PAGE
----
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On each day from today (Dec 1) until Christmas (Dec 25), a Christmas-themed challenge will be posted, just like an Advent calendar. It is a free-for-all and just-have-fun-by-participation event, no leaderboards and no prizes for solving them fast or solving them in the shortest code. More details can be found in the link above.

I've got an infinite supply of two kinds of weirdly shaped chocolate:

  • White chocolate, a square pyramid of side lengths 1
  • Dark chocolate, a regular tetrahedon of side lengths 1

To celebrate the upcoming Christmas, I want to assemble them into a giant chocolate pyramid. When the base of the pyramid is a rectangle of size \$R \times C\$, the process to build such a pyramid is as follows:

  1. Fill the floor with \$RC\$ copies of White chocolate.
  2. Fill the gaps between White chocolate with Dark chocolate.
  3. Fill the holes between Dark chocolate with White chocolate. Now the top face is a rectangle of size \$(R-1) \times (C-1)\$.
  4. Repeat 1-3 until the top face has the area of 0.

The diagram below shows the process for \$2 \times 3\$. It takes 8 White and 7 Dark chocolate to complete the first floor, and 10 White and 8 Dark for the entire pyramid.

Given the width and height of the base rectangle, how many White and Dark chocolate do I need to form the chocolate pyramid?

You may assume the width and height are positive integers. You may output two numbers in any order.

Standard rules apply. The shortest code in bytes wins.

Test cases

(width, height) -> (white, dark)
(2, 3) -> (10, 8)
(10, 10) -> (670, 660)
(10, 1) -> (10, 9)
  • \$\begingroup\$ Can we create 2 separate functions, one for black chocolates one for white chocolates? \$\endgroup\$
    – mousetail
    Dec 1, 2022 at 6:31
  • \$\begingroup\$ @mousetail I'll allow it. \$\endgroup\$
    – Bubbler
    Dec 1, 2022 at 6:45

19 Answers 19


Vyxal, 14 bytes


Try it Online!

The main observation here is that the amount of white chocolate \$w\$ and dark chocolate \$d\$ in a layer of size (a, b) is: $$ w = ab +(a-1)(b-1) = 2ab - a - b + 1\\ d = (a-1)b+(b-1)a = 2ab - a - b $$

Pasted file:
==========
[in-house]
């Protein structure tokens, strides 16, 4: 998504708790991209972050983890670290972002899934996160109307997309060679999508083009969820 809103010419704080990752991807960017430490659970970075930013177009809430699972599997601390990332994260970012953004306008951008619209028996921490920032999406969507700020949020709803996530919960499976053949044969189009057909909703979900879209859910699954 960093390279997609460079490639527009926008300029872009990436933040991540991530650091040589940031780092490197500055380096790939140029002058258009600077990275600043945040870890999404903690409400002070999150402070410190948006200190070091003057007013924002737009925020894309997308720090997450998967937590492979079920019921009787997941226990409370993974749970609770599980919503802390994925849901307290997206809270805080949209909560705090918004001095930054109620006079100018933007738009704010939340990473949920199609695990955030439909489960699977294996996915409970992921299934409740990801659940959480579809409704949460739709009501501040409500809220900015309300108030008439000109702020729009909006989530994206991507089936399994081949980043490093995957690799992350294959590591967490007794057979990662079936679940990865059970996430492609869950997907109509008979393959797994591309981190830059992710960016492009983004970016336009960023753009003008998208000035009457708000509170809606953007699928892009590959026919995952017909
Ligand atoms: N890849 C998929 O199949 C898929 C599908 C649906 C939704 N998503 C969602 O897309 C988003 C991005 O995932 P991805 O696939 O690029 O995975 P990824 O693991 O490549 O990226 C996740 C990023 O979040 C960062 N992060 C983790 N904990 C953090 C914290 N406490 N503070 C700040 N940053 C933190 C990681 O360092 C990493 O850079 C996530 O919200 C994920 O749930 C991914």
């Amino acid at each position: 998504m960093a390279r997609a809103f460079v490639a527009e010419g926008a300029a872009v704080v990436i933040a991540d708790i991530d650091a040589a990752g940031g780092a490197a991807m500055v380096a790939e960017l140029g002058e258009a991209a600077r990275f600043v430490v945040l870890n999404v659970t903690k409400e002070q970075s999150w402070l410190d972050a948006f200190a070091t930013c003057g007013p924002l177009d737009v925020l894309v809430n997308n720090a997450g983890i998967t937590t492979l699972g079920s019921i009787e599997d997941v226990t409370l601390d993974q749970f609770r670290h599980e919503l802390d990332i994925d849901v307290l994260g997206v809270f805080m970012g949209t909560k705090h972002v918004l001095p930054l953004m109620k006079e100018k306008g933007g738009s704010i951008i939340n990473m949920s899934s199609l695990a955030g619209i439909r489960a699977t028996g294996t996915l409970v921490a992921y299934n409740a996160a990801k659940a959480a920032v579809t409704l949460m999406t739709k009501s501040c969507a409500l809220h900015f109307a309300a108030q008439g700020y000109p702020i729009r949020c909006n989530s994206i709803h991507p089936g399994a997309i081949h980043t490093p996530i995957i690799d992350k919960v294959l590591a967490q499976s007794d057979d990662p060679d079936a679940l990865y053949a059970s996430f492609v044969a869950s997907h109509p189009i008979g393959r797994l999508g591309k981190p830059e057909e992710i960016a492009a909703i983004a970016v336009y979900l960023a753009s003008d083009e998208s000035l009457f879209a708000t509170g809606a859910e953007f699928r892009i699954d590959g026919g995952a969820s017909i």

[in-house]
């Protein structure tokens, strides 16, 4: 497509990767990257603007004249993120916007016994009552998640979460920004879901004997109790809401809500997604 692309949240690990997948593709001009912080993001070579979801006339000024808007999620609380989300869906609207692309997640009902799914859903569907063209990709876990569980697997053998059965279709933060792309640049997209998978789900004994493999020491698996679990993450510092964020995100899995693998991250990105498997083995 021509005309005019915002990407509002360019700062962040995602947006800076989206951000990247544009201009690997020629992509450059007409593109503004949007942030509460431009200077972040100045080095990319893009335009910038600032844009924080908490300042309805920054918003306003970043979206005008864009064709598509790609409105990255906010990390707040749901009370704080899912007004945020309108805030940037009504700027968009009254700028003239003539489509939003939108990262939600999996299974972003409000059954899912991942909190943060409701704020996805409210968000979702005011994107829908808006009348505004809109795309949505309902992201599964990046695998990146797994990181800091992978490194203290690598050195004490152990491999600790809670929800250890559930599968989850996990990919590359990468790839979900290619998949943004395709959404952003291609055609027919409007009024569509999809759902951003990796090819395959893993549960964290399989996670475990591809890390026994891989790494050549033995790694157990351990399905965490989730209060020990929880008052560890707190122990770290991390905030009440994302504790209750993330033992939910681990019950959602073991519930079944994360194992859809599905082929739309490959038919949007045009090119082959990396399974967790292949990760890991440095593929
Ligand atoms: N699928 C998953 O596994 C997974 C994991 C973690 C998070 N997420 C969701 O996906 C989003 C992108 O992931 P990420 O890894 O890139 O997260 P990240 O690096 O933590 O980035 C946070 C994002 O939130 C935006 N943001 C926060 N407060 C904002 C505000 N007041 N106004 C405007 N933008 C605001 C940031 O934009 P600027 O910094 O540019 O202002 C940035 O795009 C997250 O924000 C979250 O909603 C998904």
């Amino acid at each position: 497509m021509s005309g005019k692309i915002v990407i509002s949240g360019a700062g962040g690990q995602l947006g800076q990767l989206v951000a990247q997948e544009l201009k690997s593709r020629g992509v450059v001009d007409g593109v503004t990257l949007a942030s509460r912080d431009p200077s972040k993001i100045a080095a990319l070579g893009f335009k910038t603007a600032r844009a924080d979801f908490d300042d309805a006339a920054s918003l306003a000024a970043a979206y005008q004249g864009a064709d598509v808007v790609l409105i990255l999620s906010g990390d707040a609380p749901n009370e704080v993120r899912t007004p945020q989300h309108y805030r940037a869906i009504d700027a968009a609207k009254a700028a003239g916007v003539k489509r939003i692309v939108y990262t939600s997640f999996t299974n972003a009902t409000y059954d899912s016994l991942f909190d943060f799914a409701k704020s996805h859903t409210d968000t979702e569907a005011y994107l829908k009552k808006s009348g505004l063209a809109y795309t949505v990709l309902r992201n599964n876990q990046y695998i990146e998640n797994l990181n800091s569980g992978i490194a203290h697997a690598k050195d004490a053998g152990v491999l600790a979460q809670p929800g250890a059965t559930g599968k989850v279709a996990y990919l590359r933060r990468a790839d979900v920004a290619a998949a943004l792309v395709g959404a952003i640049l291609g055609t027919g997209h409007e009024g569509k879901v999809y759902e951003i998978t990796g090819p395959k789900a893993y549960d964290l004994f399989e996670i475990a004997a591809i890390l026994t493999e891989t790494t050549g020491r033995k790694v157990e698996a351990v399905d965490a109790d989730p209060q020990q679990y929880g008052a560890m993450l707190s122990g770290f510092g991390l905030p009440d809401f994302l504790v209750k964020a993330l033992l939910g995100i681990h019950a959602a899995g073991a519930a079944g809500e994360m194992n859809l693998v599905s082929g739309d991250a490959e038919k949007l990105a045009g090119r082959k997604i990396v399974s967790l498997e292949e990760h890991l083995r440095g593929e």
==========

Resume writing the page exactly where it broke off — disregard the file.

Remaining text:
In other words, the difference between white chocolate and dark chocolate for a layer is 1

 ʁ             # Range from 0 to...
g              # Minimum dimension of input
  $vε          # Subtract each from the input, creating a list of pairs of bases
     ƛ   ;     # Over each base pair [a, b]
      Π        # Product ab
       ε       # Take the absolute difference - [ab - a, ab - b]
        ∑      # Sum
          :›"  # Create an incremented pair for white
             Ṡ # Sum each into the final amounts

Desmos, 47 46 37 bytes

-1 byte thanks to emanresu A

-9 bytes (!!!) thanks to alephalpha


\$f(w,h)\$ takes in the width \$w\$ and the height \$h\$ and returns a two-element list, with the number of white chocolates in the first element and the number of dark ones in the second element.

Try It On Desmos!

Made my own closed form formula because I figured it would be fun :)

For those who are really curious, here’s some of the scratch work for how I came up with this formula (warning: it’s completely unreadable :P): Scratch work

  • \$\begingroup\$ You can save a byte by factoring out a N - f(w,h)=N(2/3(NN-1)-Nh-Nw+2hw+[1,0]) \$\endgroup\$
    – emanresu A
    Dec 1, 2022 at 4:08
  • \$\begingroup\$ @emanresuA nice spot! Will update my code \$\endgroup\$
    – Aiden Chow
    Dec 1, 2022 at 4:17
  • \$\begingroup\$ 2/3(NN-1)-Nh-Nw+2hw -> hw-(NN+2)/3. In fact, since N=min(h,w), Nh+Nw is just hw+NN. \$\endgroup\$
    – alephalpha
    Dec 1, 2022 at 4:49
  • 1
    \$\begingroup\$ @alephalpha wtf how did you even spot that.... i'm shocked. updating rn \$\endgroup\$
    – Aiden Chow
    Dec 1, 2022 at 7:04

PARI/GP, 41 bytes


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PARI/GP, 41 bytes


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Using the closed form formula.


R, 42 39 bytes

Edit: -3 bytes thanks to @Giuseppe.


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Port of alephalpha's answer.

  • \$\begingroup\$ 39 bytes; there are a couple of different ways of getting to 39 but this is the one I thought of first. \$\endgroup\$